Professional Soccer Player Describes Life with Autoimmune Diseases

Shannon Boxx, a professional women’s soccer player, secretly battled two autoimmune diseases while winning medals across the globe

Playing Professionally with Invisible Illnesses

In 2012, Shannon Boxx, a professional soccer player on the US national women’s team, was at the top of her career. She had earned medals at three World Cup games and two Olympic gold medals. However, unbeknownst to her teammates and coaches, she had actually been diagnosed with a debilitating autoimmune disease a decade prior, and another autoimmune disease just four years ago.

Boxx, now 42, was first diagnosed with Sjogren’s Syndrome in 2002, which causes widespread dryness, joint pain and fatigue, among other symptoms. She was later diagnosed in 2008 with systemic lupus erythematosus (SLE), or simply, lupus, which also causes a myriad of symptoms, including joint pain, muscle pain, fatigue, skin rashes, brain fog and major organ involvement.

Treatment for Lupus and Sjogren’s Symptoms

When interviewed by the publication The Undefeated, Boxx said that she manages her lupus flares by wearing compression pants, which help with the joint pain that she experiences in her knees. She also takes hydroxychloroquine, also known as Plaquenil, an anti-malarial drug that helps her to manage the joint pain associated with both of her autoimmune conditions. Boxx describes her joint pain as severe; “There were times, even when I was playing on the national team, I was having teammates cut my steak for me because it hurt so much on my wrist to actually hold onto a fork or a knife.”

Fatigue and brain fog are other symptoms that Boxx battles daily. “I used to be able to run forever, and now I can barely walk sometimes for a mile or two. And that’s pretty heartbreaking,” she confessed. Boxx has children, and she wants to be able to run around with her kids for as long as possible. “To know that there’s days that I can’t do it, it puts you in a really bad place, mentally,” she said. When asked about how the fatigue feels, she commented, “It is this feeling of a weight just sitting on you and just even to lift your head off the pillow takes so much effort and your eyes don’t want to open. When I was playing it felt like my feet were in quicksand.”

Autoimmune Disease Triggers

Boxx explained that one of the main triggers for her autoimmune flares is stress. Now that the coronavirus is grappling the world, the global pandemic has added another layer of anxiety to the mix, especially given that she is immunocompromised. As a result, the professional athlete is following local shelter-in-place orders, wearing masks diligently and ensuring to frequently wash her hands and stay six feet apart from others.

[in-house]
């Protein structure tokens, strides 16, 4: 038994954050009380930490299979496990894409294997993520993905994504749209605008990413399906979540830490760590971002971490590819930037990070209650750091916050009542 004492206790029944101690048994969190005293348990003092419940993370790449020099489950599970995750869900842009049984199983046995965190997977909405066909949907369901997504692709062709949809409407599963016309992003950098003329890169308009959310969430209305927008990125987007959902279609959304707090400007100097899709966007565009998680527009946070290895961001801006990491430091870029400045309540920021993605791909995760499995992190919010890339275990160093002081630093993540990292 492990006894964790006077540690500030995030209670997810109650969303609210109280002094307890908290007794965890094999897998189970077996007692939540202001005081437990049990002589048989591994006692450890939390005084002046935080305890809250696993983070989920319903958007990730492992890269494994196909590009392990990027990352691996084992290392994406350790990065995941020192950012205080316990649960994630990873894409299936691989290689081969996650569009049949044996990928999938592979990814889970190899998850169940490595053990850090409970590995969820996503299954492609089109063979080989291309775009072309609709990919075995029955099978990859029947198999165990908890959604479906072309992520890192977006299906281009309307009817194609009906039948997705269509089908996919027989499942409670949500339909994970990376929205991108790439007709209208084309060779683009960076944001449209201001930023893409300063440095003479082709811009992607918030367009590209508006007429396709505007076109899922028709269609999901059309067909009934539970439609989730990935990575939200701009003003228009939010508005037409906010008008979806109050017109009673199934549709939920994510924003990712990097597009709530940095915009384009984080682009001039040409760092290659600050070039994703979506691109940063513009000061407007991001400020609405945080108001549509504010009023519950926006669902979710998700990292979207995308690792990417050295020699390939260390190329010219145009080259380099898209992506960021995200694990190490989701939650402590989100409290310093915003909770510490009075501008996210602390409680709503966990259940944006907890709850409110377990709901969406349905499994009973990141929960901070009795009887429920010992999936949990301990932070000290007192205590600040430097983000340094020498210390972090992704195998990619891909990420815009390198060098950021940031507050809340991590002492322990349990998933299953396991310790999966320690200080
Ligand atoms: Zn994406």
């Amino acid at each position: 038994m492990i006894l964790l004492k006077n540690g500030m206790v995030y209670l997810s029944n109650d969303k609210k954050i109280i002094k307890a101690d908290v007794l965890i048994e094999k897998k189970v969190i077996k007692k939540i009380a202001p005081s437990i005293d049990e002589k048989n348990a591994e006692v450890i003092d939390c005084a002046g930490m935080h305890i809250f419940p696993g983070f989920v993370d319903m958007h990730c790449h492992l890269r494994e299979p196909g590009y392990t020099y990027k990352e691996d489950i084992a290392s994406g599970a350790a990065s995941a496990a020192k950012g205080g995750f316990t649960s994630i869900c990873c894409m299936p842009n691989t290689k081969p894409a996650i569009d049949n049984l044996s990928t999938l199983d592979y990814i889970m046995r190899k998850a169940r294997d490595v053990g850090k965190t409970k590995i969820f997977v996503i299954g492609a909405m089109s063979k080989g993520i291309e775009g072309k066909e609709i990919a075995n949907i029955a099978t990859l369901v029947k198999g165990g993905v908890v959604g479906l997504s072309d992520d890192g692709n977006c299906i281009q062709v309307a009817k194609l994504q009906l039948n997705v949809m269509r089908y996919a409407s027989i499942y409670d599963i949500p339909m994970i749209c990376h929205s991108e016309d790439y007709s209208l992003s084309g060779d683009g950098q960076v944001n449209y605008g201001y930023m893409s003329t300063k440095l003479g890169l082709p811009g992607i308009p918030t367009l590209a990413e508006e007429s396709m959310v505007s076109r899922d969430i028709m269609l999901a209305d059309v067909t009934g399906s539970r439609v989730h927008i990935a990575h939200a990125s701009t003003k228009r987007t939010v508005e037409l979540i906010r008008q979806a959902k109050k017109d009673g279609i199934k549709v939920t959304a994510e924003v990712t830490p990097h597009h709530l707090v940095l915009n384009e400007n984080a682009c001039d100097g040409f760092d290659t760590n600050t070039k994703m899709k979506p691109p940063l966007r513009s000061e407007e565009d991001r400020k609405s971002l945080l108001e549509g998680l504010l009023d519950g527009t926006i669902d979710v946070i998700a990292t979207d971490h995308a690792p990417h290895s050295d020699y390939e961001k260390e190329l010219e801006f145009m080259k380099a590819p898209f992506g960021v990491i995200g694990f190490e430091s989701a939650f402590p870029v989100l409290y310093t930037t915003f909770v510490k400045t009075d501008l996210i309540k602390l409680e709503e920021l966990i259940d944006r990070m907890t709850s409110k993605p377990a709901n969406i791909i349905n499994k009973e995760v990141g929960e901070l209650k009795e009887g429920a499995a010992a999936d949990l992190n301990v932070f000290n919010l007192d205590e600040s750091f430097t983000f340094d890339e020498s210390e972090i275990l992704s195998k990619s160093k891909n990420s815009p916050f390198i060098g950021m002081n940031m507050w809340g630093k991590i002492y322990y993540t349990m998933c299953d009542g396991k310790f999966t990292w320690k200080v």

Another source of anxiety is the fact that hydroxychloroquine, the medication that she takes, has become more scarce as a result of it being explored for its potential use in treating COVID-19. “It makes me sad that there are a lot of people that are suffering or even worse because they now can’t get the medication that they need,” she said.

Boxx believes another potential source of her flares is over-exposure to the sun, though thankfully, most days are overcast in her home of Portland, Oregon in the Pacific Northwest. She also frequently experiences the so-called ‘butterfly rash‘ that is a hallmark of lupus, and can arise following exposure to sunlight.

Two other factors that must be considered in the pathogenesis of autoimmune disease are sex and race. According to the Sjogren’s Foundation, nine out of 10 Sjogren’s patients are women; similarly, the US National Library of Medicine states that nine out of 10 lupus patients are women. Lupus is also three times more likely to occur in African American women than white women. Boxx, for her part, is a biracial woman, so her gender and ethnic background may have played a part in developing autoimmune diseases.

Moving Forward with Chronic Illness

Shannon Boxx plays in a friendly soccer match against Brazil’s women’s team.

Though living with two different autoimmune conditions is undeniably challenging, Shannon Boxx is determined to live her best life. She retired from playing professional soccer in 2015, and is focusing on taking care of her own health, and spending time with her husband and kids. Though she has retired from professional soccer, she enjoys playing non-competitive games with other international teams and coaching kids’ soccer teams.